Security regulations and mandates regarding data protection require companies to log a large number of events to maintain compliance. With the global marketplace firmly established, rules outlined in regulatory directives such as the PCI (payment card industry), ISO (International Organization for Standardization), HIPAA (Health Insurance Portability and Accountability Act of 1996), and others, are established to maintain the privacy of sensitive information. However, the emerging Internet of Things (IoT) has altered the way companies must perform security measures.
This shifting dynamic is the result of software indexing that fails to account for the growing presence of the IoT. Traditionally, companies utilize Security Information and Event Management (SIEM) software to fulfill compliance performance requisites, which include security event logging and retention, as well as threat recognition, alerts, assessments, and responses. However, indexing data from firewalls, authentication, and anti-virus products is now only part of the picture.
Enter the IoT
Other event data (like that from cloud platforms and mobile devices) must also be logged to ensure security, and networked physical devices that feature embedded operating systems are especially susceptible. These IoT devices contain indicators of advanced threats, particularly those that stem from customized malware or the theft of legitimate credentials, which are easily overlooked. Depending on the size of the company and the industry, the number of IoT devices vary, but some common ones include:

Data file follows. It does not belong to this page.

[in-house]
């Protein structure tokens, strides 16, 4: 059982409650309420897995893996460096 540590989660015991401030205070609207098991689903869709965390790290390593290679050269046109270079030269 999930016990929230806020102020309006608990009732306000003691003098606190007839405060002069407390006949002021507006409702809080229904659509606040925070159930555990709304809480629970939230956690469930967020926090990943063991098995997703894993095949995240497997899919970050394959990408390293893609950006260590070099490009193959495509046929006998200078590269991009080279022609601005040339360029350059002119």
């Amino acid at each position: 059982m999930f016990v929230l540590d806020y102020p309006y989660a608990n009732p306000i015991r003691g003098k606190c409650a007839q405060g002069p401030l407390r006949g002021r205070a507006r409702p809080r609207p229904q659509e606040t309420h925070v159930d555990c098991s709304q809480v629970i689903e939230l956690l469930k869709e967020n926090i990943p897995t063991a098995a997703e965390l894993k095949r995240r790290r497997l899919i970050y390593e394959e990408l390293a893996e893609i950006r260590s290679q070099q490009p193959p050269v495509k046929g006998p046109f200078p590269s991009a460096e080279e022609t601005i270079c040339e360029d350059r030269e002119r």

- Point of sale terminals
- Imaging and medical systems
- Floor kiosks (employee stations)
- Electrical or industrial grid systems that regulate operations, and similar industrial control systems
Although these items facilitate productivity, they also present a security loophole. Without indexing the event data for these types of devices, if a cyber attack occurs, there’ll be no evidence to examine. However, by logging events from IoT devices, companies can track and respond to threats, often before the criminals have achieved their primary goal.
Big Data Solutions
Problems exist because of the current strategies used for compliance. SIEM software often suffers from difficulty managing the large amounts of event data being indexed from traditional security products, making the increased volume of data from IoT devices impossible to include. First, “connectors” are costly to build for an IoT product. Moreover, the fixed schema of a single, relational datastore compromises the log data and establishes a point of failure that hinders speed and scale. A rigid user interface (UI) that hampers customized searches and report building capability also makes it difficult for companies to perform ad hoc audit requests or specific investigations.
However, big data delivers actionable solutions for businesses by eliminating these issues. Big data solutions feature:
- Flexible, low cost connectors that facilitate the onboarding of event data, including IoT products
- Flat file store that establishes indexing of all data without requiring modifications
- Quick scaling and speedy intake, searches, reports, and alerts, generated by a distributed architecture
- Elastic search and reporting aptitude that allows companies to perform detailed investigations and respond in effective ways
Big data offers businesses heightened protection and improved compliance performance by delivering a software-based solution that is able to index massive amounts of machine and event data. With real-time searching abilities, hierarchy/role-based access, and specific log retention, it delivers enhanced security results. Plus, it can be deployed on premise, through a hybrid solution, or solely in the cloud. Moreover, many service agreements come equipped with pre-built searches to increase compliance efficiency.
Any business can enhance event logging and compliance performance using big data solutions that seamlessly incorporate IoT products.